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Meeting Nordic Contemporary Art at Vestfossen Kunstlaboratorium in Norway

Comments (0) Contemporary art, English, Exhibition, Vestfossen Kunstlaboratorium

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Morten Viskum and Göran Christenson at the opening of this year’s exhibition

This year’s main exhibition at Vestfossen Kunstlaboratorium is called: IF YOU DON’T LIKE ART, GOODBYE, FUCK OFF, GO HOME….. The title is a rewriting of the Danish group SUPERFLEX’s work from 2008: «If you don’t like Danmark /good bye / fuck off  /Go home…». No need to go home though,  it’s a lot of interesting art works to meet, some of them will maybe bring you back in time, while others will put a smile on your face. You will also meet art that communicate in a more serious way, as said many times before; art is a form of communication.

First of all, here are some facts about this multifarious art. The curator for this exhibition is Göran Christenson. For 25 years (from 1987-2012) he was the director of Malmö Konstmuseum (Malmö Art Museum) and he is still a very important man when it comes to contemporary art. From 2013 – 2015 he has, on behalf of private individuals, created a collection of Nordic contemporary art. He himself could decide what to collect, and the criteria he chose were that the artist in one way or another  had an attachment to The Nordic. In addition he were looking for artists in the beginning of their career, not having received so much attention. This is in some ways comparable to what Charles Saatchi did in the 90s when he helped many artists that haven’t become famous yet to be just that. The artists we are talking about became known under the name of  Young British Artists (YBAs), but today many of them are among the most famous artists in the world. Among them we find name like Damien Hirst, Tracey Enim, and Marc Quinn, just to mention a few. Saatchi bought art from them which he exhibited in the very famous exhibition Sensation in The Royal Academy, back in 1997. The difference between Saatchi and Christenson is that when Saatchi bought art with his own money, Göran Christenson bought art on behalf of other people’s money. This tells how much they trusted him. The collection is named NORDIC CONTEMPORARY ART COLLECTION abbreviated to NoCo. In spite of Christenson’s searching for unknown artists, we also find well known artists in the collection, like Olafur Eliasson, Elmgreen & Dragset, Fredrik Værslev, Bjarne Melgaard , Sofia Hultén, just to mention a few. This, together with the collection being only a few years old, is what makes it so interesting. As the first place to show this collection, Göran Christenson has chosen Vestfossen Kunstlaboratorium, an hour with train from Oslo in Norway. He sees this place as the most important place for contemporary art in the Nordic, according to an interview in the Norwegian newspaper Drammens Tidende 12.04.17 .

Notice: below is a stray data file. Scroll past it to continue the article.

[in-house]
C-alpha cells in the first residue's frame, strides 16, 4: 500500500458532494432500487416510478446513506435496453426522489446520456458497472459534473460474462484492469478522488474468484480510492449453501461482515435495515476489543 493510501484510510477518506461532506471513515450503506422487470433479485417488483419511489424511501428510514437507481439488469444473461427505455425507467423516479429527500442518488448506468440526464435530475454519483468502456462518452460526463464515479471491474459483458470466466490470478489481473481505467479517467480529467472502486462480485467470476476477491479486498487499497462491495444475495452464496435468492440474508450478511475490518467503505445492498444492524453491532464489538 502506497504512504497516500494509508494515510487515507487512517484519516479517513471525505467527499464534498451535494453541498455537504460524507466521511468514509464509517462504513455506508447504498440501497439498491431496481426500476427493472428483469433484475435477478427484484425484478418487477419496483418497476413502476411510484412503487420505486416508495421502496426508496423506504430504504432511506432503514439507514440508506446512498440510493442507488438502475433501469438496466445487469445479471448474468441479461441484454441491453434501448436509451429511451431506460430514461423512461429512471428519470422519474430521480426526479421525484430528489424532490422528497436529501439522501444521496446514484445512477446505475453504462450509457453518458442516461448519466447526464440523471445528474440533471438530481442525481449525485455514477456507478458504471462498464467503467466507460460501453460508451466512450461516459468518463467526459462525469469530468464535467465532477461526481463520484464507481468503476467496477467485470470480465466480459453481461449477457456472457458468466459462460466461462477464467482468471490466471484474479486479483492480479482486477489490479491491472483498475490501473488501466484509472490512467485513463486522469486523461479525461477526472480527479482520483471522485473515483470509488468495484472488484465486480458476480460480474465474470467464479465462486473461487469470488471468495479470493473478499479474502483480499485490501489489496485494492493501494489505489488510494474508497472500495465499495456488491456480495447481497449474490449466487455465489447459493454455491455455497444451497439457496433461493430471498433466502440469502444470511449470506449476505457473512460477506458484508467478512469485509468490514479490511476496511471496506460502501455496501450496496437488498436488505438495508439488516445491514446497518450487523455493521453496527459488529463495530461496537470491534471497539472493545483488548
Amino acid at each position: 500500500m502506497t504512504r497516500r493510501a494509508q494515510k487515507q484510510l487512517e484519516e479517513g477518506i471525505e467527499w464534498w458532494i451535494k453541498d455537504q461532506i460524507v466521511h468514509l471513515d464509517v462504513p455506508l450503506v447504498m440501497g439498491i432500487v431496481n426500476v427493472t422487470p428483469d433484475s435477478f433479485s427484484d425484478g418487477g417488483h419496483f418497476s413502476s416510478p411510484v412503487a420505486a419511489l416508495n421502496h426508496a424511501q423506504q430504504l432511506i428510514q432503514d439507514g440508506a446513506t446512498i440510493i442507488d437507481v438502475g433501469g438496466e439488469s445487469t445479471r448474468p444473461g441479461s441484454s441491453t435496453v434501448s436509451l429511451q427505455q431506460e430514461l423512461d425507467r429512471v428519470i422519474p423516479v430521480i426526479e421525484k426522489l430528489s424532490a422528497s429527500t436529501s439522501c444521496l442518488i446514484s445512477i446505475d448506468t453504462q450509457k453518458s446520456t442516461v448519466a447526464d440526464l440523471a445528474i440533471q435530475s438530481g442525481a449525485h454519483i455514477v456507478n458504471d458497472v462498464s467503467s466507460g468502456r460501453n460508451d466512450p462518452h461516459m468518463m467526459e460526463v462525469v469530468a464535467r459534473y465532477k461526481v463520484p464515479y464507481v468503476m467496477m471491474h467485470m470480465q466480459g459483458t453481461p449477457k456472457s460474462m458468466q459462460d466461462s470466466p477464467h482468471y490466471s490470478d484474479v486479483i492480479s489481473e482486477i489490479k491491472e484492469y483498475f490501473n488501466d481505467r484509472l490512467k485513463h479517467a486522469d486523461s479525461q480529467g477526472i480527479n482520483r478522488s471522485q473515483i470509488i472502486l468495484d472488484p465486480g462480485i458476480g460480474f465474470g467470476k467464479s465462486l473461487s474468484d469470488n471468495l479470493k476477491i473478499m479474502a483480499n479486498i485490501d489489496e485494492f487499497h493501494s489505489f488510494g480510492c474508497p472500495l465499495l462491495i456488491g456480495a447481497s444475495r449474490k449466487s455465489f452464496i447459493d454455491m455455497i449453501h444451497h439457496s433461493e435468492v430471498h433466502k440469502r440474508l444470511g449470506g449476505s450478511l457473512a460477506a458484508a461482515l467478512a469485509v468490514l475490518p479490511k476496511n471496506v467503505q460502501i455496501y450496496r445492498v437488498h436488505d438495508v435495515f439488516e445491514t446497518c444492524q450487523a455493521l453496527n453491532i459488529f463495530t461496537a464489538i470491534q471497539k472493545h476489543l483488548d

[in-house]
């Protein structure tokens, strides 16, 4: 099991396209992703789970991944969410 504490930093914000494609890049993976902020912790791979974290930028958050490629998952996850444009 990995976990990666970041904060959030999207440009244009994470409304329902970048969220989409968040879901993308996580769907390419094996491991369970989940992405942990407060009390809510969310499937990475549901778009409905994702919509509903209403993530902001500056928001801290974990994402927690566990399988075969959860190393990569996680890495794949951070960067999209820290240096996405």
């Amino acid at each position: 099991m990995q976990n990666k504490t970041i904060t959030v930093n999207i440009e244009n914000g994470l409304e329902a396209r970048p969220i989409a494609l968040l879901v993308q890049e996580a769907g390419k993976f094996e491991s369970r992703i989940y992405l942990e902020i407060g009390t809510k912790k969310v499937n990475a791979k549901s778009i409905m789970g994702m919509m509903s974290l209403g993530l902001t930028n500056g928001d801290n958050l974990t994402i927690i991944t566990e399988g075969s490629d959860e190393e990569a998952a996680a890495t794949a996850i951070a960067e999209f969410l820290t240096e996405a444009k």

THE ART

As mention before, at first sight the art works can seem diverse, and of course they are in many ways. What can be interesting though, is in what way this collection of art communicates with the viewer, and if there is something the works have in common in spite of the diversity at first sight.

Sirous Namazi

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Sirous Namazi: CHANDELIER 2014 Mixed media